The Events Of 70 AD In Palestine And Their Far-Reaching Consequences For World History

The Events Of 70 AD In Palestine And Their Far-Reaching Consequences For World History

Not long after Jesus’ execution, however, his disciples re-emerged in Galilee and in Jerusalem. They now made a bold claim: Jesus was indeed the Messiah and although his execution was unexpected and apparently contrary to the texts of messianic Judaism, God had “raised up” the Messiah to heaven and was soon going to send him back again, this time not as the non-violent Jesus, who had allowed himself to be martyred, but as the powerful “Christ” (the Greek word for Messiah) who would drive out the Romans and rule the whole world from his capital, Jerusalem.  Soon, this group of Jesus’ followers came to be seen as a new sect within Judaism, under the leadership of James, the brother of Jesus, and with their headquarters in Jerusalem. They also referred to themselves as followers of “The Way.” Some scholars call them the “Ebionites”. They have been variously referred to by other scholars as the “Nazoreans”, the “Jerusalem Church” and as “Jewish Christians”. The sect thrived from the late thirties of the First Century until the crucial year 70. It would be completely anachronistic to refer to this “Jesus Movement” as Christianity, because all its members were practicing Jews, observing the Sabbath, attending synagogue services, visiting the Temple on the Jewish holy days and observing  the dietary strictures prescribed in the Torah. The only thing that differentiated them from their fellow- Jews of the mainstream and of other sects was their belief that the Messiah had already appeared once in order to be martyred, and was now about to stage his “Second Coming.” They gladly propagated their faith, welcoming non-Jews into their fold. They made it clear to these newcomers that they were essentially being converted to Judaism and that they had to undergo circumcision, observe all the Jewish practices mandated by the Torah as revealed to Moses, and believe that the crucified Messiah, Jesus, was soon to return. It should be noted that they did not view Jesus the Messiah as God incarnate. All the Jewish scriptures pertaining to the coming of the Messiah saw him as no more than a unique human being commissioned by God to restore Israel to greatness and to rule the world on God’s behalf.  The concept of God becoming incarnate in human form has always been completely alien to Judaism. Jews have historically viewed incarnation as a pagan belief.  In fact, there is not a single verse anywhere in the Hebrew Bible (the Old Testament, to use Christian terminology) that even remotely hints that the Messiah would also be God incarnate.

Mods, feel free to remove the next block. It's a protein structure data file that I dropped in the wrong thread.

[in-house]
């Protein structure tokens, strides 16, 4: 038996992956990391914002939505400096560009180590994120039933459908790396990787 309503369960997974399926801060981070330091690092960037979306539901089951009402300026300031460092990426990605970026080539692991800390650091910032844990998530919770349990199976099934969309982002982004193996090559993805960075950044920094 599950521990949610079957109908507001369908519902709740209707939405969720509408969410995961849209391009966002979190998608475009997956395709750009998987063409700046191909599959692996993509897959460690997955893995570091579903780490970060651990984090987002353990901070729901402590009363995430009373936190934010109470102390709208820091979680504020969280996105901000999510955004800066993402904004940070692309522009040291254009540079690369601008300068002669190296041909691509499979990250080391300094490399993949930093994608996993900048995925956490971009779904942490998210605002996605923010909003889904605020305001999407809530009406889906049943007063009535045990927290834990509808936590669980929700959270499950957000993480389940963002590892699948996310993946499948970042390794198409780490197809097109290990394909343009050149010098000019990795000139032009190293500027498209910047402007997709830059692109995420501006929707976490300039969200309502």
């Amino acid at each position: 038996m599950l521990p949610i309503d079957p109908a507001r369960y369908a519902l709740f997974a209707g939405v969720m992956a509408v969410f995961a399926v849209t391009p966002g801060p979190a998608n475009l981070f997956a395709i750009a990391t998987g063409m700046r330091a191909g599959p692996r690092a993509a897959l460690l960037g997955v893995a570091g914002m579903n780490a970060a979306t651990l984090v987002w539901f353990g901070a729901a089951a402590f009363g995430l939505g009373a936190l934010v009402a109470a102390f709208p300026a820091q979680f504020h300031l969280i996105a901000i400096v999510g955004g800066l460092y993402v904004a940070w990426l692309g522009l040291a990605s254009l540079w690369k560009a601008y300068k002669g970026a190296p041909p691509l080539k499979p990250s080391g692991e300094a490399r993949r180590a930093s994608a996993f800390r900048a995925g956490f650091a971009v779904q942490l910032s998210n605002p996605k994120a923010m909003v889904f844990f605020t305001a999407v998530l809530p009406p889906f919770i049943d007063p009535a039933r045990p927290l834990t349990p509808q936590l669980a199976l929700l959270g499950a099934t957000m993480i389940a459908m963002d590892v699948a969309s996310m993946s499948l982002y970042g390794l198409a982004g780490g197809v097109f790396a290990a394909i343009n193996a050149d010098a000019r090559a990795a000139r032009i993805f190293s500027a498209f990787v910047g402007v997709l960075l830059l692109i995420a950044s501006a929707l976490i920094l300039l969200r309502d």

There were however other schools of thought in the Roman Empire with very different views on the significance of Jesus. There were, for example, several groups of “Gnostics”, who viewed Jesus as a spirit being who came to earth disguised as a human  in order to reveal (to a carefully chosen group of initiates) secret knowledge (“Gnosis”) about the way to immortality. However, none of them had the far-reaching impact of a man named Saul of Tarsus, who never knew Jesus in the flesh but claimed that he had had a deep mystical experience in which Jesus revealed himself directly to him. Saul had until then been a zealous Jew of the Pharisee sect, and a militant opponent of the Jesus movement in Jerusalem. Following his conversion, he called himself Paul and allied with the very Jesus movement he had hitherto persecuted. He, however, did not stay in Jerusalem, but embarked on a series of missionary journeys, claiming to be an emissary of Jesus, and seeking converts all over the Roman Empire, primarily in the cities of Asia Minor (now Turkey), Greece and Italy. He largely avoided the Jewish communities of the Diaspora and focused instead on the gentile (non-Jewish) population. In a matter of a few years, he had succeeded in establishing “ekklesias” (originally meaning ‘assemblies’, but eventually coming to be known as ‘churches’) full of gentile converts, whom he kept instructing through a series of letters. Those of his letters that survived were eventually destined to form the earliest segment of the scriptures of Christianity, known as the New Testament. Although he kept maintaining that he remained a Jew, his letters are full of instructions to his gentile converts that they should not accept Judaism, but see themselves as believers in Jesus as their savior from sin, the one who puts them right with God and the one who assures them of eternal life after death. This soon brought him into open conflict with the Jerusalem group and it is extremely likely that he was censured by its leadership, especially by James.  The Acts of the Apostles, a later Christian text, claims that there was a compromise agreed upon at the “Council of Jerusalem” under the terms of which Paul was permitted to waive most of the requirements of the Jewish observances for his gentile converts. It soon became evident to any independent observer that “Pauline” Christianity was already beginning to diverge from the ‘Jesus movement’ within Judaism.

Until the year 70, these two “Jesus movements” co-existed, albeit not without friction between them.  It is to the major events of that pivotal year that we must now turn in order to see why both Pauline Christianity and mainstream Judaism survived, while the Jesus-honouring Jewish sect led by James simply vanished from history.